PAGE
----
Heart Rate Variability: Why It Matters

02/19/2020 | 3 min. read

Dr. Stephen Sinatra

Dr. Stephen Sinatra

Heart Rate Variability

While most people aren’t familiar with the cardiology term heart rate variability, it plays a big role in evaluating the heart and determining your risk for future cardiac events.

As you probably know, your heart rate is not fixed. It fluctuates with physical activity and your emotions, as well as the time of day, medications, foods and food additives you may be exposed to, and even electropollution.

In this way, your heart rate is dynamic. It speeds up when you exert yourself or become stressed and slows back down with relaxation and sleep. That’s normal.

What is Heart Rate Variability?

Heart rate variability represents the subtle timing variations in your heart’s beat-to-beat intervals that occur with the simple process of breathing.

The terms “respiratory sinus arrhythmia” or “sinus arrhythmia” are often used to describe these slight fluctuations. Yet, the word arrhythmia is a bit of a misnomer here because even though the heart rhythm isn’t precisely regular, that’s considered “normal.”

Even though you can’t feel the difference, as you breathe in your heart rate increases just ever so slightly, and when you breathe out it decreases imperceptibly. We can see these fluctuations on an electrocardiogram.

With the development of sophisticated computerized devices such as 24-hour Holter monitoring, reams of data on heart rate variability have been collected. Think of heart rate variability as a window into how the autonomic nervous system—which controls physiological parameters like heart rate and blood pressure—communicates with the cardiovascular system. Truly fascinating stuff!

Why Is It Important?

What’s been learned with all of this high-tech monitoring is that heart rate variability represents an accurate assessment of your ability to cope with both internal and external environmental changes. Decreased heart rate variability—having too “fixed” a heart rate interval—is now regarded as the most accurate reflector of stress, and even a predictor of sudden cardiac death.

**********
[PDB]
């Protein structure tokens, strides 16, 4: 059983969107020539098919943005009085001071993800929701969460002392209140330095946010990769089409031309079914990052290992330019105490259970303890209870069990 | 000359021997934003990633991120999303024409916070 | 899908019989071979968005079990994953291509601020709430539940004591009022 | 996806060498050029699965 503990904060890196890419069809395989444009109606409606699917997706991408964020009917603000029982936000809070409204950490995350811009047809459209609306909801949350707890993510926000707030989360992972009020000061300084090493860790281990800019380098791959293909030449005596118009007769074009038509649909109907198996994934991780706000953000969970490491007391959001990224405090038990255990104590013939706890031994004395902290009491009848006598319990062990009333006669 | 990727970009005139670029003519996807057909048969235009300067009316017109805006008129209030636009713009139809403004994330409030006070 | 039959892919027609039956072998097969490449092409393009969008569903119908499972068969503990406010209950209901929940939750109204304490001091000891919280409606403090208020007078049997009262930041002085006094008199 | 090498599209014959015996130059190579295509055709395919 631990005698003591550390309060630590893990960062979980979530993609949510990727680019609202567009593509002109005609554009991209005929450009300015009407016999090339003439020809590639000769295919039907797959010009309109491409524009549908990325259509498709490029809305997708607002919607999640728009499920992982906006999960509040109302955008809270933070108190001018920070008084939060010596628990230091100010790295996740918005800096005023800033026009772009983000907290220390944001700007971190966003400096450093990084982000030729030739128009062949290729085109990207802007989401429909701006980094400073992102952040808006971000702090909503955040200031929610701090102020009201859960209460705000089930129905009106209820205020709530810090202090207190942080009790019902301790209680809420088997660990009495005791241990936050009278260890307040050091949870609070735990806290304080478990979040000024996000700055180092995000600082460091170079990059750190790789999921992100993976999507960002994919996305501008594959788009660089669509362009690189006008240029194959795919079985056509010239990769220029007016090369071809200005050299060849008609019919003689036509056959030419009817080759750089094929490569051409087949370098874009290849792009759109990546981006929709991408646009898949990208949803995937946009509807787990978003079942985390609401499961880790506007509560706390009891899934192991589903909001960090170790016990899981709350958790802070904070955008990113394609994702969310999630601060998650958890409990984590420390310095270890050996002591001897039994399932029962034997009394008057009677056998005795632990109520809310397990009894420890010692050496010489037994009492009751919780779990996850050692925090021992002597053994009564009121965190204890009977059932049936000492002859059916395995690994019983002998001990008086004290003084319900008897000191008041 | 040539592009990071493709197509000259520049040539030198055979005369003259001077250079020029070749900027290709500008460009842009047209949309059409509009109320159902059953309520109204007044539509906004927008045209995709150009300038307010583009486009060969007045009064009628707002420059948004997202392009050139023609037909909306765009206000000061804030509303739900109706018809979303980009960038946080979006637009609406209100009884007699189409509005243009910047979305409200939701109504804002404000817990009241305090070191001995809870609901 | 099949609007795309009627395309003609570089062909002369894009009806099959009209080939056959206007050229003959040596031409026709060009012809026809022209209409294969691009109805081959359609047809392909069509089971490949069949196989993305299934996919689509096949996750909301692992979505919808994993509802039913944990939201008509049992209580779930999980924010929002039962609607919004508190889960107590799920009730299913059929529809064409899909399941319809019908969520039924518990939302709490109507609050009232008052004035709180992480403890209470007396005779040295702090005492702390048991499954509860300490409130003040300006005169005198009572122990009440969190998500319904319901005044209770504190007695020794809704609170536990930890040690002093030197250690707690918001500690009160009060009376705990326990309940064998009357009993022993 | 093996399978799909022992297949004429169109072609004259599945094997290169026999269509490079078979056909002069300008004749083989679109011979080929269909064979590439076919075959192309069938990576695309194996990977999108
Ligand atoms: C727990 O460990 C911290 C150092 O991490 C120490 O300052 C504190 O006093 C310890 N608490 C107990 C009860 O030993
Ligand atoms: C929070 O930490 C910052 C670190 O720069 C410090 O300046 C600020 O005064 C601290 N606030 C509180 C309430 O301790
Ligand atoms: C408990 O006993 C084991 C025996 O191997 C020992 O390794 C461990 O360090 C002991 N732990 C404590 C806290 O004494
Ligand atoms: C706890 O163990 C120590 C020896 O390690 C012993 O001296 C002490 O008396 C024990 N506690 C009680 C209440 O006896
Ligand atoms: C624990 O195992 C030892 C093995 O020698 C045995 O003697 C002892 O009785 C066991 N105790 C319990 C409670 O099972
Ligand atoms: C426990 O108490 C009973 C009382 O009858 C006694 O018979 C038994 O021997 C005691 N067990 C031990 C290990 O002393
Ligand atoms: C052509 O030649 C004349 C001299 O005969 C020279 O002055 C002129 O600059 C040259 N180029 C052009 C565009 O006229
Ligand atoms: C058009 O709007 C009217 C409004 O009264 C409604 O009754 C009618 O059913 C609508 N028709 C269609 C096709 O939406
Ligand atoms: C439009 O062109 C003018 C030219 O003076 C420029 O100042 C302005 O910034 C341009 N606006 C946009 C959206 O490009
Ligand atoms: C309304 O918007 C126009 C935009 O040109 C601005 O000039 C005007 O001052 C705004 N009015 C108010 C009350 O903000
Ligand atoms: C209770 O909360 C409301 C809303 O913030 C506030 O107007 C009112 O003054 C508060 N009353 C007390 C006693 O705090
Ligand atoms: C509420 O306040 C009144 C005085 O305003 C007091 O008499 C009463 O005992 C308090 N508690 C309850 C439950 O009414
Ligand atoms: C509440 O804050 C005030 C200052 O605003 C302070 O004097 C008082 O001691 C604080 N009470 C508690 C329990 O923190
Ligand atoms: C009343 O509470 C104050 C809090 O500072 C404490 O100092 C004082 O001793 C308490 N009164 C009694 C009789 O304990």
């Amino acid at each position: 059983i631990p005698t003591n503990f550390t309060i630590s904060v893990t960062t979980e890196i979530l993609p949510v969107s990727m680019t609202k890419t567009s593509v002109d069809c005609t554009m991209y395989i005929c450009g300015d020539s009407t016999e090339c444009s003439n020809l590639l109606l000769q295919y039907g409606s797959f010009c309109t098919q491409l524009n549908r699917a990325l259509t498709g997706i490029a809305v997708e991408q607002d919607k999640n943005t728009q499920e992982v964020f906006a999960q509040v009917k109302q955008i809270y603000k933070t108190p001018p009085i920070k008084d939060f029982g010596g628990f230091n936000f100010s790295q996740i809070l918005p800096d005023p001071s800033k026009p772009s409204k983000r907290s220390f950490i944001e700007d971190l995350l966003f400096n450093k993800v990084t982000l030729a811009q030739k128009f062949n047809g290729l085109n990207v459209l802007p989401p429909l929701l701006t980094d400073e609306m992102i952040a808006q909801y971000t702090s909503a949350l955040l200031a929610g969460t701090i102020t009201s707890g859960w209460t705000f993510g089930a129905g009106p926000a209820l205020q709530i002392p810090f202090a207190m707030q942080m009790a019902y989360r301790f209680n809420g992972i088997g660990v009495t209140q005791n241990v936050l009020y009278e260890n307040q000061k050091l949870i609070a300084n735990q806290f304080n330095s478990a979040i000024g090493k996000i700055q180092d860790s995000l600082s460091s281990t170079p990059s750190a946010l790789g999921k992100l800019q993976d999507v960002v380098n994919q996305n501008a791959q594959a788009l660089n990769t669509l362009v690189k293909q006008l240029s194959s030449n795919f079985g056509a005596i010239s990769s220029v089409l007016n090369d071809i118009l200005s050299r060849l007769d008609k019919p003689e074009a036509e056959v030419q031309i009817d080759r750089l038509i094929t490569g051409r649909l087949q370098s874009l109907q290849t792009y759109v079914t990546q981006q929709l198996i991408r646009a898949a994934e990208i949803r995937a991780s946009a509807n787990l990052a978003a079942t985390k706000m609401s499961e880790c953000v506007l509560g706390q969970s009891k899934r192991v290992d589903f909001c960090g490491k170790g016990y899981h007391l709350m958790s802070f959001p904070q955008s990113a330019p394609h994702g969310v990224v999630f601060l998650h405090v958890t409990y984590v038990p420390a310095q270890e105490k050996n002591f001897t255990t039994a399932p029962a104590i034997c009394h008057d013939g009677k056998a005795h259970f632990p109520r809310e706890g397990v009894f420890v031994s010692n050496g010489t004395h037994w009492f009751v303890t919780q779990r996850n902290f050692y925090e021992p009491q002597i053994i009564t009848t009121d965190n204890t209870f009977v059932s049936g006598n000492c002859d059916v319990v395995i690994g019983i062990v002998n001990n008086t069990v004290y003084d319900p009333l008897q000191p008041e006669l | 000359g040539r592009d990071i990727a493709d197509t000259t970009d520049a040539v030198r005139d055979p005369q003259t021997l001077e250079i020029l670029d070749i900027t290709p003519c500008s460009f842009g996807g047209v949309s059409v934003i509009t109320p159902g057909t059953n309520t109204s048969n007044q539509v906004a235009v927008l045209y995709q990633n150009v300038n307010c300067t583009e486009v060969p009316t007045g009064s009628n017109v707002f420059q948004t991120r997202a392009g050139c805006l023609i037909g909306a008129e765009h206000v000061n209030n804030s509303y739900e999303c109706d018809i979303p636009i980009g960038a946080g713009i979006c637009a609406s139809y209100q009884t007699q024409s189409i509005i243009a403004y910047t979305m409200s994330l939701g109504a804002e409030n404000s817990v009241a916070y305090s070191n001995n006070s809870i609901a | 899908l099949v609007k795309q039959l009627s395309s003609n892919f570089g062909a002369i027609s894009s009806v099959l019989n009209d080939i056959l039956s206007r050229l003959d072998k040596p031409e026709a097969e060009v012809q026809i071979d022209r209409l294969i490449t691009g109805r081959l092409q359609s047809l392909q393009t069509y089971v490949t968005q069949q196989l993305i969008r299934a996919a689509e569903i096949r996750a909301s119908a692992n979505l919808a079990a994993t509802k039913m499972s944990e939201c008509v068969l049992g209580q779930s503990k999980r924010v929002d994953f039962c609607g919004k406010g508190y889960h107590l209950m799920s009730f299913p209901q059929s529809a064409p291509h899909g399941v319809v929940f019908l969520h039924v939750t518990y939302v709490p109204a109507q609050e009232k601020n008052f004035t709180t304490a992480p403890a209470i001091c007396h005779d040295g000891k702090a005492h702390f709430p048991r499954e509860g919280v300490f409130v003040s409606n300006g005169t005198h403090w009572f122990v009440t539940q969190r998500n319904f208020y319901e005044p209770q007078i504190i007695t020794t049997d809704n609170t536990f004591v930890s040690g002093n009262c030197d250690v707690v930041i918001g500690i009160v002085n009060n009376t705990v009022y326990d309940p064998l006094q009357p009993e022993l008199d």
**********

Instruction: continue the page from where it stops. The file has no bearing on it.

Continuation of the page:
In fact, altered heart rate variability has been accepted as a risk factor for sudden cardiac death that is independent of all the other usual American Heart Association heart risk factors, such as age, chronic hypertension, diabetes, smoking, and so on.

A Lot of People Have Poor Heart Rate Variability

Medications, such as alpha-blocking drugs used to treat prostate disease, can decrease heart rate variability. More recently, we’ve learned that the overexposure to the electropollution of radiofrequency from cell towers, cordless telephones, and cell phones has the potential to reduce heart rate variability, and that fact is finally getting more mainstream attention.

Electromagnetic disturbances can also push those people vulnerable to low heart rate variability to develop cardiac, arrhythmia, stroke, and sudden cardiac death. Electro-sensitive adults and children report cardiac arrhythmias as one of many symptoms they experience with exposure to radio frequencies.

People with low heart rate variability are often less able to “go with the flow” when faced with externals stressors, and more prone to stress-related disorders such as cardiovascular problems.

How to Improve Your Heart Rate Variability

While the news about heart rate variability and vulnerability to heart disease and sudden cardiac death may sound alarming, the good news is that if you can increase your heart rate variability, you can reduce the likelihood of stress-related disorders, including cardiovascular disease and sudden cardiac death.

Stress management techniques that involve conscious breathing are helpful for improving heart rate variability, including Tai Chi, yoga, Pilates, relaxation, and imagery sessions.

Physical exercise is also good for heart rate variability, as are meditation and grounding. As far as supplementation goes, my standard recommendation is a total daily dose of 1–2 grams of omega-3s a day.

Dr. Stephen Sinatra

Meet Dr. Stephen Sinatra

Dr. Stephen Sinatra is a highly respected and sought-after cardiologist and nutritionist with more than 30 years of clinical practice, research, and study. His integrative approach to heart health focuses on reducing inflammation in the body and maximizing the heart's ability to produce and use energy.

More About Dr. Stephen Sinatra